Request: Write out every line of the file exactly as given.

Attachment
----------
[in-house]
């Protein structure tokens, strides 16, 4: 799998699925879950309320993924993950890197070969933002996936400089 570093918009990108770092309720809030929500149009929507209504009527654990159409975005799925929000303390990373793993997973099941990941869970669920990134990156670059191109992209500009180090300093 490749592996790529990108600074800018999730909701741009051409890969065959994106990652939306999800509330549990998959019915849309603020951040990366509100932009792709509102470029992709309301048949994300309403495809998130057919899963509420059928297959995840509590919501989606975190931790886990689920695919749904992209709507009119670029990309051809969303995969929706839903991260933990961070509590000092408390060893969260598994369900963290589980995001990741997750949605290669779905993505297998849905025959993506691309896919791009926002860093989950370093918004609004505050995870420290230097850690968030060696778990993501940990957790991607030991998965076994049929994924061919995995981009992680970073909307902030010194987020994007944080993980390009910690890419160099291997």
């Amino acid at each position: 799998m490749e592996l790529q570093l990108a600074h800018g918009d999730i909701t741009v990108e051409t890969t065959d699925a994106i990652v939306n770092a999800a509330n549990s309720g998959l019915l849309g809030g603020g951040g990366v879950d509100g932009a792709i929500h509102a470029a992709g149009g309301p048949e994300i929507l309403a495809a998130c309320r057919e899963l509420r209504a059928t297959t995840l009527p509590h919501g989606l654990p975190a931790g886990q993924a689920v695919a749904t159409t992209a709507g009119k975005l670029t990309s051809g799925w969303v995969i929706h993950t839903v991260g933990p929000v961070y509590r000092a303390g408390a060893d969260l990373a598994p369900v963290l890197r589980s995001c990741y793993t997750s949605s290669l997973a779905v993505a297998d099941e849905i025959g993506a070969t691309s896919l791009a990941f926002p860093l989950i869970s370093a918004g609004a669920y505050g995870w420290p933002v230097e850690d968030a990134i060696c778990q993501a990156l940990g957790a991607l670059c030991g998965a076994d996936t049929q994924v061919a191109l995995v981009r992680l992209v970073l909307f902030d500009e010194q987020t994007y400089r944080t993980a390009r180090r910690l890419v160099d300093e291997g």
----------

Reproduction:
[in-house]
């Protein structure tokens, strides 16, 4: 799998699925879950309320993924993950890197070969933002996936400089 570093918009990108770092309720809030929500149009929507209504009527654990159409975005799925929000303390990373793993997973099941990941869970669920990134990156670059191109992209500009180090300093 490749592996790529990108600074800018999730909701741009051409890969065959994106990652939306999800509330549990998959019915849309603020951040990366509100932009792709509102470029992709309301048949994300309403495809998130057919899963509420059928297959995840509590919501989606975190931790886990689920695919749904992209709507009119670029990309051809969303995969929706839903991260933990961070509590000092408390060893969260598994369900963290589980995001990741997750949605290669779905993505297998849905025959993506691309896919791009926002860093989950370093918004609004505050995870420290230097850690968030060696778990993501940990957790991607030991998965076994049929994924061919995995981009992680970073909307902030010194987020994007944080993980390009910690890419160099291997």
């Amino acid at each position: 799998m490749e592996l790529q570093l990108a600074h800018g918009d999730i909701t741009v990108e051409t890969t065959d699925a994106i990652v939306n770092a999800a509330n549990s309720g998959l019915l849309g809030g603020g951040g990366v879950d509100g932009a792709i929500h509102a470029a992709g149009g309301p048949e994300i929507l309403a495809a998130c309320r057919e899963l509420r209504a059928t297959t995840l009527p509590h919501g989606l654990p975190a931790g886990q993924a689920v695919a749904t159409t992209a709507g009119k975005l670029t990309s051809g799925w969303v995969i929706h993950t839903v991260g933990p929000v961070y509590r000092a303390g408390a060893d969260l990373a598994p369900v963290l890197r589980s995001c990741y793993t997750s949605s290669l997973a779905v993505a297998d099941e849905i025959g993506a070969t691309s896919l791009a990941f926002p860093l989950i869970s370093a918004g609004a669920y505050g995870w420290p933002v230097e850690d968030a990134i060696c778990q993501a990156l940990g957790a991607l670059c030991g998965a076994d996936t049929q994924v061919a191109l995995v981009r992680l992209v970073l909307f902030d500009e010194q987020t994007y400089r944080t993980a390009r180090r910690l890419v160099d300093e291997g």